On average, you can expect to catch two or three colds every year, characterised by a blocked nose, sore throat, headaches and other 'flu-like' symptoms. And winter is the time when we tend to see a significant number of GP consultations, and an increase in people taking time off work due to seasonal illnesses like colds, sinusitis and influenza. Some are easy to shrug off, while others are painful and debilitating, but there are ways to protect yourself.
What problems are we talking about?
The upper respiratory system ? which includes the nose, the sinuses, the mouth and the throat ? is directly exposed to the environment, and so susceptible to infectious agents like viruses and bacteria. While many people refer to coughs and colds as 'flu', be aware that 'flu-like' is not the same as influenza, which is a more severe viral infection and presents with high fever, sore throat, nasal discharge, chills, headaches, muscle aches and reduced appetite. Pneumonia, which can be caused by viruses or bacteria, is an infection which causes a cough, difficulty breathing, decreased appetite and fever.
Why do respiratory health issues seem more prolific in winter?
Viruses are carried in respiratory aerosols or droplets and current thinking is that we see an increase in these infections in the winter because of a drop in humidity. We also spend more time indoors crowded together, increasing the opportunity for transmission. The viruses that cause the common cold and influenza are very infectious ? they get into your nose and throat, multiply, then spread by sneezes and coughs. These viruses mutate rapidly, so we can't build up much immunity. That is why there is often a new strain of influenza virus in different seasons requiring a new batch of vaccines. Lung conditions like asthma and chronic obstructive pulmonary disease (COPD, a group of issues including bronchitis and emphysema often caused by smoking), can be made worse by these infections and by extremes in temperature.
Who is most at risk?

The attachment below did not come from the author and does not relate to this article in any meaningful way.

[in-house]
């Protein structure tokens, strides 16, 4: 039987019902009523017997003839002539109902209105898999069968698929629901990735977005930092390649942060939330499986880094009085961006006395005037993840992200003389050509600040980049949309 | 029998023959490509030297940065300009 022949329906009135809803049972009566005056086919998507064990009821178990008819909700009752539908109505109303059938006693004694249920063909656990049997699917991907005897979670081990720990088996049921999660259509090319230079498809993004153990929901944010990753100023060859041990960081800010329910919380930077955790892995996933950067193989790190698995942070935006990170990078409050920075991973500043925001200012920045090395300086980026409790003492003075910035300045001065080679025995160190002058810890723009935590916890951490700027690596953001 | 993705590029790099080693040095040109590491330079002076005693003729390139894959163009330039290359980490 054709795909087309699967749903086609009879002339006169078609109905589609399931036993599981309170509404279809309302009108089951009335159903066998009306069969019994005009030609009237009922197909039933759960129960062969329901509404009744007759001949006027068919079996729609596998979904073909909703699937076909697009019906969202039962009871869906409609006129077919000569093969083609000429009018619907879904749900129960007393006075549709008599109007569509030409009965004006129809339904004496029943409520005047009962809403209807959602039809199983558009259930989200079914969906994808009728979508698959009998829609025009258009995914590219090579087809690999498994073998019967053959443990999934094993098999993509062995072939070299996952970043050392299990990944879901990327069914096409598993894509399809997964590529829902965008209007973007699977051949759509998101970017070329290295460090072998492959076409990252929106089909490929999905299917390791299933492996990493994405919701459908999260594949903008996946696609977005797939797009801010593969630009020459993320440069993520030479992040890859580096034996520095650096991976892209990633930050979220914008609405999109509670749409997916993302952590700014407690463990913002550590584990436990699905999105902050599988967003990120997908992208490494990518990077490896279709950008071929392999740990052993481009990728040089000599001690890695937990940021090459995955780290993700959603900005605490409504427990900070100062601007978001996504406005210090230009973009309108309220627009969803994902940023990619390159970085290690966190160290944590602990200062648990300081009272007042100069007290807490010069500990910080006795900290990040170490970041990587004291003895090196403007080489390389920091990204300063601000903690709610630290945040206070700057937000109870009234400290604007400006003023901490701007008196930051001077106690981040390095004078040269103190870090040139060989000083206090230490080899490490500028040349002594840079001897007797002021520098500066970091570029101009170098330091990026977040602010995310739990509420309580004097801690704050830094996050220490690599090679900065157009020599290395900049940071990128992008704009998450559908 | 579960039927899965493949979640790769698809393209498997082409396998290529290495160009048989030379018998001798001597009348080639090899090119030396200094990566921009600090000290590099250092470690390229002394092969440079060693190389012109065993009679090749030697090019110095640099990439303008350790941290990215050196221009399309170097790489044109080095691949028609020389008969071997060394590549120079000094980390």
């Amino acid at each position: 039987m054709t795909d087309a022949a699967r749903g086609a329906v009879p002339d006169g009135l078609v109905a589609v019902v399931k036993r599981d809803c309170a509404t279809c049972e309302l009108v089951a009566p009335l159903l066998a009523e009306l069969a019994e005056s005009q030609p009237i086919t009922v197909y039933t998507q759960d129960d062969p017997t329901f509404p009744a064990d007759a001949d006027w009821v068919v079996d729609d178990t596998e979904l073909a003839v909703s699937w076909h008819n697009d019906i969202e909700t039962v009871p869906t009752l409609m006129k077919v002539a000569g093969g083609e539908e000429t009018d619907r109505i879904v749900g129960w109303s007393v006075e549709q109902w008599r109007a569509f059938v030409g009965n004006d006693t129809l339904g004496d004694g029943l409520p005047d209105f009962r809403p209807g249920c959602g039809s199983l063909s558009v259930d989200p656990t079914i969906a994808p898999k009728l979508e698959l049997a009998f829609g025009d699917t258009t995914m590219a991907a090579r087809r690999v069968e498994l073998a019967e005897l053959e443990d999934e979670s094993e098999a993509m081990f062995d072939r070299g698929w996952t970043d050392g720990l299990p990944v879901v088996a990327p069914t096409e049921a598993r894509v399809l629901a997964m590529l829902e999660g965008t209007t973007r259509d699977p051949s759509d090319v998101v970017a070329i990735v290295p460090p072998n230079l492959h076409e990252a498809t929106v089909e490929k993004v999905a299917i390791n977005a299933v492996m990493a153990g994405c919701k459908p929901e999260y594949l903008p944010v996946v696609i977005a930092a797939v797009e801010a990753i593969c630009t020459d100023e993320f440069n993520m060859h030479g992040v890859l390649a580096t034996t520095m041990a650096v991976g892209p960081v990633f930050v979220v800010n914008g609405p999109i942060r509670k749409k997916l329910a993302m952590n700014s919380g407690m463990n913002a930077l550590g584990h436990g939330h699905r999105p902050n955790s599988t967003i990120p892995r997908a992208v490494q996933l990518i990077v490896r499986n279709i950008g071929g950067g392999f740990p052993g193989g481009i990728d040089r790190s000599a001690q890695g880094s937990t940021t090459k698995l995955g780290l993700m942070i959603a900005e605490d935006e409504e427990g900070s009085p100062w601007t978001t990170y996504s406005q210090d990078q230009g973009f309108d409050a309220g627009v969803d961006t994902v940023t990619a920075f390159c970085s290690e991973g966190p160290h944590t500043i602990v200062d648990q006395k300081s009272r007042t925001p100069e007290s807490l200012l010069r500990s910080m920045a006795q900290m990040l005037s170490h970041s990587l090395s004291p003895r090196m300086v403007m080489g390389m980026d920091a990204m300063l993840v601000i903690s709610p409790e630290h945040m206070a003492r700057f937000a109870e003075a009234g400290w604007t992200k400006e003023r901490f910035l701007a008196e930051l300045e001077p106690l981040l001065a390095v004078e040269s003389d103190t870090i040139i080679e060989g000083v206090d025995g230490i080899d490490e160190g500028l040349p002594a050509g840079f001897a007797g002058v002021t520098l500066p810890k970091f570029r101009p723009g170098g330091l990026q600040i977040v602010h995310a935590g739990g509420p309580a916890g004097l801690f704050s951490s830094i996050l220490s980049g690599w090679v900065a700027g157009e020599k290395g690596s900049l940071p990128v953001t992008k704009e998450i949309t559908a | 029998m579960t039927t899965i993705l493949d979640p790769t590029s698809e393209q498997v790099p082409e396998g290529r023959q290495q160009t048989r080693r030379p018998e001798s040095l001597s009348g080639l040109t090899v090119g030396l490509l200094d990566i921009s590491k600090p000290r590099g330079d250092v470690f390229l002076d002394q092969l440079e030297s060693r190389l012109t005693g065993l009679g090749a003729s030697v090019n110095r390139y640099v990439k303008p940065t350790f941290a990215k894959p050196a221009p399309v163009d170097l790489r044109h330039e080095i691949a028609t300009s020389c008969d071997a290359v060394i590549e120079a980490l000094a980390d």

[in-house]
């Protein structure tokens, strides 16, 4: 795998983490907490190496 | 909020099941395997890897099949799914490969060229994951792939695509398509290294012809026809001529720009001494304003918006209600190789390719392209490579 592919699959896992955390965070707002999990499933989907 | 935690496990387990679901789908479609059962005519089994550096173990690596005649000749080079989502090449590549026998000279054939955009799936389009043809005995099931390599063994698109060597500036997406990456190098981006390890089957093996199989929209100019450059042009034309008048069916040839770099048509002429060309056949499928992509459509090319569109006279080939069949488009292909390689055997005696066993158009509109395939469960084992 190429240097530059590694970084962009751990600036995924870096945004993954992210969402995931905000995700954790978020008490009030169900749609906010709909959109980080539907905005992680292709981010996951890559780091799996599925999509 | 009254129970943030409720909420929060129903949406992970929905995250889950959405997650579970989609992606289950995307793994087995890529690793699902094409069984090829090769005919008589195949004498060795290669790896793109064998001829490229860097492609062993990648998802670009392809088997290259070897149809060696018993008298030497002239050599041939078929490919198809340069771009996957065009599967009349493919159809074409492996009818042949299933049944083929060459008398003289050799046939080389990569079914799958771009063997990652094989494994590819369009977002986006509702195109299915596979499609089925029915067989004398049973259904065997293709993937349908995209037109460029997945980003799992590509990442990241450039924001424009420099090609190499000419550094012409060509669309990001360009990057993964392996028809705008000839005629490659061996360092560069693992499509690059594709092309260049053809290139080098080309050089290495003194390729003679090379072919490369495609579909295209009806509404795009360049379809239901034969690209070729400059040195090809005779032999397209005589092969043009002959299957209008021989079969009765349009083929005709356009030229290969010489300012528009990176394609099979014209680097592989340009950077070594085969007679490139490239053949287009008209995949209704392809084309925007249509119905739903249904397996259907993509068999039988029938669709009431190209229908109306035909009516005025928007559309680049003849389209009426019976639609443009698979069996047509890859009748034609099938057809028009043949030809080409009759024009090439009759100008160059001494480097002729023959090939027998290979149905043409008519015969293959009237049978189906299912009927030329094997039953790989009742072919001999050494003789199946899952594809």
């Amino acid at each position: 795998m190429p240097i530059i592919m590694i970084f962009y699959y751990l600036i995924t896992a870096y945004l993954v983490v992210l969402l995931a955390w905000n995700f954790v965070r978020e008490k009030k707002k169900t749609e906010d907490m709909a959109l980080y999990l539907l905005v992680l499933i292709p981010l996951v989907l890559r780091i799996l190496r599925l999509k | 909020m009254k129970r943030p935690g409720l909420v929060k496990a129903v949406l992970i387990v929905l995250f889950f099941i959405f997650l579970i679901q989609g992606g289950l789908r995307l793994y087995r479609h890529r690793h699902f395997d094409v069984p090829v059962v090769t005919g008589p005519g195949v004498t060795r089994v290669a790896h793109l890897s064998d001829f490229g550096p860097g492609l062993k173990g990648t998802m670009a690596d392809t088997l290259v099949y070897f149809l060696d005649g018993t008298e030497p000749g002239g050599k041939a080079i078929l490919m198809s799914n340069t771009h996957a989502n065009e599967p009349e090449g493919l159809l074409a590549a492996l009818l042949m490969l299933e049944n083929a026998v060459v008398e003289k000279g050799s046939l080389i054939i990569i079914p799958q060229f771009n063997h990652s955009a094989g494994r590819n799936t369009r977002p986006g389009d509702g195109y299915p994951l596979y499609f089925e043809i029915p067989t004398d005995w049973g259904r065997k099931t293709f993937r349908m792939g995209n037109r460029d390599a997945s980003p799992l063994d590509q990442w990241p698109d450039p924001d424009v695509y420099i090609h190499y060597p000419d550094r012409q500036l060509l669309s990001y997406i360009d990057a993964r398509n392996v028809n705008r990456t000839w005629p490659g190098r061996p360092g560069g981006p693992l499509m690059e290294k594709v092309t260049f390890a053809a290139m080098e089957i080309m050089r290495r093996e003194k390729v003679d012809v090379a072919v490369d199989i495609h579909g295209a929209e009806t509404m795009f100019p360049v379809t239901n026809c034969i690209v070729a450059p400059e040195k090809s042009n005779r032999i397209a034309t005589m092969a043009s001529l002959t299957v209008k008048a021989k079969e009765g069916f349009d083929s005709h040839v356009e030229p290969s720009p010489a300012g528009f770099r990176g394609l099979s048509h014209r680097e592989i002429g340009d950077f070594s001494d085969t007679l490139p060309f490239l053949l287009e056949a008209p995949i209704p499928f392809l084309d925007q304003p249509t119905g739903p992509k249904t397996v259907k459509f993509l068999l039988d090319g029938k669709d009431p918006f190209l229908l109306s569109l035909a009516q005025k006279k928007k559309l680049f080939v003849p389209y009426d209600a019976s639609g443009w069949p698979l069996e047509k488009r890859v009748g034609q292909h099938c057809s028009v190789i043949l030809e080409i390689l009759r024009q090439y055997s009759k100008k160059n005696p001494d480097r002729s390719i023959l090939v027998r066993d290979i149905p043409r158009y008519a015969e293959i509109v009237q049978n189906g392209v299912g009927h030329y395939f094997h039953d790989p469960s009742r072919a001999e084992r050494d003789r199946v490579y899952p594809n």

Those with asthma and COPD, which cause narrowing of the airways, are more likely to be hospitalised due to winter respiratory health problems. People with other chronic conditions, including heart disease, diabetes, and conditions that result in low immunity (for example, those receiving chemotherapy) are also at increased risk and may be offered immunisation against influenza and pneumonia. Infants and the elderly are also vulnerable because of their relatively low immunity. If you are in good health, viral infections pose more of an irritation than a problem.
What are the treatments?
Viral infections are usually self-limiting, which means that the person will recover within a week or so without any treatment. So, unless you are very unwell or have coronavirus symptoms, it may be better to visit your pharmacist for over-the counter medication for symptomatic relief (such as analgesia for headaches and nasal decongestants for a blocked nose). You should make sure you are well-hydrated and rested, and you are advised not to go to work if you have influenza as there is a risk of transmitting it. If you develop any worrying symptoms ? chest pain, coughing up coloured or blood-tinged secretions ? then you should seek medical attention. Some people with influenza can get a secondary bacterial infection that will require treatment with antibiotics. Similarly, anyone who develops bacterial pneumonia will require antibiotics, so if you are coughing up a lot of coloured phlegm, then you should go to see your GP.
Can I boost my lung health to prevent respiratory health problems?
Lung function is affected by things like your gender and height ? taller people have a larger lung capacity than shorter people. That said, breathlessness can be caused by lung diseases, but can also occur due to heart problems and being unfit, so a good diet and exercise are important. There is some evidence that vitamin D supplements can reduce the risk of respiratory infections in those who have a low level of vitamin D. If you are concerned, or you are prone to an unusual number of chest infections, then you should discuss this with your doctor.
What else do I need to know?
The important thing is to keep lungs healthy in the first place. Smoking is an obvious problem, and there is increasing evidence that exposure to significant air pollution damages lungs and reduces function, particularly in children. In winter, avoid crowded places, use a tissue if you have an infection, and bin it after using. Good hand hygiene is also important.
Dr Shanti Paramothayan is a consultant respiratory physician with more than 17 years of experience working in the NHS and in the private sector. She is a fellow of the Royal College of Physicians and a fellow of the American College of Chest Physicians.
Article NameProtect your respiratory health this winter DescriptionConsultant physician Dr Shanti Paramothayan offers advice on how we can protect our respiratory health and avoid colds this winterAuthor Kathryn Blundell Publisher Name Healthy magazine Publisher Logo